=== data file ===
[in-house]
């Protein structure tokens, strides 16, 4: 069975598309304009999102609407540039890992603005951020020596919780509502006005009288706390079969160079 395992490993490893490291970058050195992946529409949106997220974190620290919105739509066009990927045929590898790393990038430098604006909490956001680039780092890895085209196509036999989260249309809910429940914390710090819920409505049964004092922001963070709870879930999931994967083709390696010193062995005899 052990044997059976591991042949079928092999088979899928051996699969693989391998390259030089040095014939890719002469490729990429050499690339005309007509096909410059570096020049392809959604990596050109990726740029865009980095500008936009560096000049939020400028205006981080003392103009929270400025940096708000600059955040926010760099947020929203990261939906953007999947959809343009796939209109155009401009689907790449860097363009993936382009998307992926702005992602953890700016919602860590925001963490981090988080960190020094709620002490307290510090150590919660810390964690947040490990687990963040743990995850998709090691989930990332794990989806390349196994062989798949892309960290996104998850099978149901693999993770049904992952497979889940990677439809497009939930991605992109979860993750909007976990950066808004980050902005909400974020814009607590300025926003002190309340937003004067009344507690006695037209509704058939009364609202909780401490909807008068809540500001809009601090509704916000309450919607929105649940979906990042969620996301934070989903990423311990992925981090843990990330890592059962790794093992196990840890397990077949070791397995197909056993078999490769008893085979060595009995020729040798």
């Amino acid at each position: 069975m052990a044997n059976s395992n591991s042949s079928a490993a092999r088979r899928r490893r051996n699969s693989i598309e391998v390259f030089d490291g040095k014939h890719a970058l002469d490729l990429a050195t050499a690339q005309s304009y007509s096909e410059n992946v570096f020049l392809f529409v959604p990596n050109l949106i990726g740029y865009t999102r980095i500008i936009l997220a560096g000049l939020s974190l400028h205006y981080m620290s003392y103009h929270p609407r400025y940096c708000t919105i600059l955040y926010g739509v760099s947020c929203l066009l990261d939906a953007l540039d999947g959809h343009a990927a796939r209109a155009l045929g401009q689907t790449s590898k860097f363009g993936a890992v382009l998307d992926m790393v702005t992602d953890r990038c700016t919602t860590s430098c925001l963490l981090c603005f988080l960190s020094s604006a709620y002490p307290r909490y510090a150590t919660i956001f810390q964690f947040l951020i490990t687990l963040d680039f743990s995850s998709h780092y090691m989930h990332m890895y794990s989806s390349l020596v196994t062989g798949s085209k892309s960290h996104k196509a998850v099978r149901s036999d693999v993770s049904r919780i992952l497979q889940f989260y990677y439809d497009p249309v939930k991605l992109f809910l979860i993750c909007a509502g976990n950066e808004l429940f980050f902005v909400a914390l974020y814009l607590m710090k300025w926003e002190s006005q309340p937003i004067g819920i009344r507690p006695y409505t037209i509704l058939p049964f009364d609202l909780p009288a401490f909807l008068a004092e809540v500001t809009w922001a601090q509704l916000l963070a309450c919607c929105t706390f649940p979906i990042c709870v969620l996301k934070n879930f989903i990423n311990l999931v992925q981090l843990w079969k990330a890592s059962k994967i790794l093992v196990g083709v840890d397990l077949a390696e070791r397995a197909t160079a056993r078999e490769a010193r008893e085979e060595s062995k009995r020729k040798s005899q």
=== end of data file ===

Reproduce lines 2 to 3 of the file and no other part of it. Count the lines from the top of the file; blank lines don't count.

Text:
């Protein structure tokens, strides 16, 4: 069975598309304009999102609407540039890992603005951020020596919780509502006005009288706390079969160079 395992490993490893490291970058050195992946529409949106997220974190620290919105739509066009990927045929590898790393990038430098604006909490956001680039780092890895085209196509036999989260249309809910429940914390710090819920409505049964004092922001963070709870879930999931994967083709390696010193062995005899 052990044997059976591991042949079928092999088979899928051996699969693989391998390259030089040095014939890719002469490729990429050499690339005309007509096909410059570096020049392809959604990596050109990726740029865009980095500008936009560096000049939020400028205006981080003392103009929270400025940096708000600059955040926010760099947020929203990261939906953007999947959809343009796939209109155009401009689907790449860097363009993936382009998307992926702005992602953890700016919602860590925001963490981090988080960190020094709620002490307290510090150590919660810390964690947040490990687990963040743990995850998709090691989930990332794990989806390349196994062989798949892309960290996104998850099978149901693999993770049904992952497979889940990677439809497009939930991605992109979860993750909007976990950066808004980050902005909400974020814009607590300025926003002190309340937003004067009344507690006695037209509704058939009364609202909780401490909807008068809540500001809009601090509704916000309450919607929105649940979906990042969620996301934070989903990423311990992925981090843990990330890592059962790794093992196990840890397990077949070791397995197909056993078999490769008893085979060595009995020729040798």
């Amino acid at each position: 069975m052990a044997n059976s395992n591991s042949s079928a490993a092999r088979r899928r490893r051996n699969s693989i598309e391998v390259f030089d490291g040095k014939h890719a970058l002469d490729l990429a050195t050499a690339q005309s304009y007509s096909e410059n992946v570096f020049l392809f529409v959604p990596n050109l949106i990726g740029y865009t999102r980095i500008i936009l997220a560096g000049l939020s974190l400028h205006y981080m620290s003392y103009h929270p609407r400025y940096c708000t919105i600059l955040y926010g739509v760099s947020c929203l066009l990261d939906a953007l540039d999947g959809h343009a990927a796939r209109a155009l045929g401009q689907t790449s590898k860097f363009g993936a890992v382009l998307d992926m790393v702005t992602d953890r990038c700016t919602t860590s430098c925001l963490l981090c603005f988080l960190s020094s604006a709620y002490p307290r909490y510090a150590t919660i956001f810390q964690f947040l951020i490990t687990l963040d680039f743990s995850s998709h780092y090691m989930h990332m890895y794990s989806s390349l020596v196994t062989g798949s085209k892309s960290h996104k196509a998850v099978r149901s036999d693999v993770s049904r919780i992952l497979q889940f989260y990677y439809d497009p249309v939930k991605l992109f809910l979860i993750c909007a509502g976990n950066e808004l429940f980050f902005v909400a914390l974020y814009l607590m710090k300025w926003e002190s006005q309340p937003i004067g819920i009344r507690p006695y409505t037209i509704l058939p049964f009364d609202l909780p009288a401490f909807l008068a004092e809540v500001t809009w922001a601090q509704l916000l963070a309450c919607c929105t706390f649940p979906i990042c709870v969620l996301k934070n879930f989903i990423n311990l999931v992925q981090l843990w079969k990330a890592s059962k994967i790794l093992v196990g083709v840890d397990l077949a390696e070791r397995a197909t160079a056993r078999e490769a010193r008893e085979e060595s062995k009995r020729k040798s005899q």